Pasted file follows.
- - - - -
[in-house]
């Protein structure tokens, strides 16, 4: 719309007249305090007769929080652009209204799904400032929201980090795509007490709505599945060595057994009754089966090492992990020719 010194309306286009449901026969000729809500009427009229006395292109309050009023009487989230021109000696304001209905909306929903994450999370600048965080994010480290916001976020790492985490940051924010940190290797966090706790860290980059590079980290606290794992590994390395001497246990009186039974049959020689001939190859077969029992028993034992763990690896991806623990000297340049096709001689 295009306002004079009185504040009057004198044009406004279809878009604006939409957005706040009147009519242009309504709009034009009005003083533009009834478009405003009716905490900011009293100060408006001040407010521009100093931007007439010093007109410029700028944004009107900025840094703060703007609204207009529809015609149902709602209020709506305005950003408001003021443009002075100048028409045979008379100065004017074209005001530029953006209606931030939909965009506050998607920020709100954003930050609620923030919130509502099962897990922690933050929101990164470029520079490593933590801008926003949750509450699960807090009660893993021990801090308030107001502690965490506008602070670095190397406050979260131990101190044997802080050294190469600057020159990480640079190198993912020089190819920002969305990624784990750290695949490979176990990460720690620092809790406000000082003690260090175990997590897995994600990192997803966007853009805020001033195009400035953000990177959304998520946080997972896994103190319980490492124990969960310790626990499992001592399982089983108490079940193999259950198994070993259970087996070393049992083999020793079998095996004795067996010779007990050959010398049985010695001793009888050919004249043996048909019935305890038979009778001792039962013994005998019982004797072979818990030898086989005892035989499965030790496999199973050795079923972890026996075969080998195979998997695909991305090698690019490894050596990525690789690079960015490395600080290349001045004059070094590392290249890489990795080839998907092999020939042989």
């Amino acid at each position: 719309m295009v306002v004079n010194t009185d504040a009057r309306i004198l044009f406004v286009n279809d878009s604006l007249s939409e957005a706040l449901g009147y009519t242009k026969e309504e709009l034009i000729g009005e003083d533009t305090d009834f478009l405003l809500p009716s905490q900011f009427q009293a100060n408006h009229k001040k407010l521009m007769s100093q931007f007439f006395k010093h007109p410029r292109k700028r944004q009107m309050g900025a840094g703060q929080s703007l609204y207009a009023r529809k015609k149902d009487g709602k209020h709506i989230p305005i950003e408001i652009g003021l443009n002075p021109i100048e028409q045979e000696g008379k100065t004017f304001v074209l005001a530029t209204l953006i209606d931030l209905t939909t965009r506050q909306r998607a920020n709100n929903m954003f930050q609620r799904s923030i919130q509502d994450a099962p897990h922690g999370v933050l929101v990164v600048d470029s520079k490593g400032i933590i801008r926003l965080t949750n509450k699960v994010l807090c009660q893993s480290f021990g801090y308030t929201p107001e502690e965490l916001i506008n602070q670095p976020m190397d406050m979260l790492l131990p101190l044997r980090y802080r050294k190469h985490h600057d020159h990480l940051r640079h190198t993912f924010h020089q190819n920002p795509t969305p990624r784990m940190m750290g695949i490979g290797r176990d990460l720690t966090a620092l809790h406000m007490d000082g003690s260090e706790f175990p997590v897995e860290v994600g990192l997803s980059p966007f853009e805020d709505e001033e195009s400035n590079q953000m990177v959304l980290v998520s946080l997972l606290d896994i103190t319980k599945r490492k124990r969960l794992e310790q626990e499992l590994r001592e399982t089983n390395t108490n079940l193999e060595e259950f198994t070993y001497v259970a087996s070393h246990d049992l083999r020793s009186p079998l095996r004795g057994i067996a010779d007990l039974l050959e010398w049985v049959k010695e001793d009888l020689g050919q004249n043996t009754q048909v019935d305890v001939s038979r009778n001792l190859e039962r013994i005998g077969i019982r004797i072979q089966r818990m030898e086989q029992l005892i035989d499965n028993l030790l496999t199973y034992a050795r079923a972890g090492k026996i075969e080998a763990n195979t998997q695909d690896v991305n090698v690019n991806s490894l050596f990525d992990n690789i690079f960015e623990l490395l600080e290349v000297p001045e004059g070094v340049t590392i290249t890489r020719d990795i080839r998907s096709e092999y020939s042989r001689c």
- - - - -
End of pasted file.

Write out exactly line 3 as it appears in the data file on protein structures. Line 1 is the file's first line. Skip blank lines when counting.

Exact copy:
């Amino acid at each position: 719309m295009v306002v004079n010194t009185d504040a009057r309306i004198l044009f406004v286009n279809d878009s604006l007249s939409e957005a706040l449901g009147y009519t242009k026969e309504e709009l034009i000729g009005e003083d533009t305090d009834f478009l405003l809500p009716s905490q900011f009427q009293a100060n408006h009229k001040k407010l521009m007769s100093q931007f007439f006395k010093h007109p410029r292109k700028r944004q009107m309050g900025a840094g703060q929080s703007l609204y207009a009023r529809k015609k149902d009487g709602k209020h709506i989230p305005i950003e408001i652009g003021l443009n002075p021109i100048e028409q045979e000696g008379k100065t004017f304001v074209l005001a530029t209204l953006i209606d931030l209905t939909t965009r506050q909306r998607a920020n709100n929903m954003f930050q609620r799904s923030i919130q509502d994450a099962p897990h922690g999370v933050l929101v990164v600048d470029s520079k490593g400032i933590i801008r926003l965080t949750n509450k699960v994010l807090c009660q893993s480290f021990g801090y308030t929201p107001e502690e965490l916001i506008n602070q670095p976020m190397d406050m979260l790492l131990p101190l044997r980090y802080r050294k190469h985490h600057d020159h990480l940051r640079h190198t993912f924010h020089q190819n920002p795509t969305p990624r784990m940190m750290g695949i490979g290797r176990d990460l720690t966090a620092l809790h406000m007490d000082g003690s260090e706790f175990p997590v897995e860290v994600g990192l997803s980059p966007f853009e805020d709505e001033e195009s400035n590079q953000m990177v959304l980290v998520s946080l997972l606290d896994i103190t319980k599945r490492k124990r969960l794992e310790q626990e499992l590994r001592e399982t089983n390395t108490n079940l193999e060595e259950f198994t070993y001497v259970a087996s070393h246990d049992l083999r020793s009186p079998l095996r004795g057994i067996a010779d007990l039974l050959e010398w049985v049959k010695e001793d009888l020689g050919q004249n043996t009754q048909v019935d305890v001939s038979r009778n001792l190859e039962r013994i005998g077969i019982r004797i072979q089966r818990m030898e086989q029992l005892i035989d499965n028993l030790l496999t199973y034992a050795r079923a972890g090492k026996i075969e080998a763990n195979t998997q695909d690896v991305n090698v690019n991806s490894l050596f990525d992990n690789i690079f960015e623990l490395l600080e290349v000297p001045e004059g070094v340049t590392i290249t890489r020719d990795i080839r998907s096709e092999y020939s042989r001689c």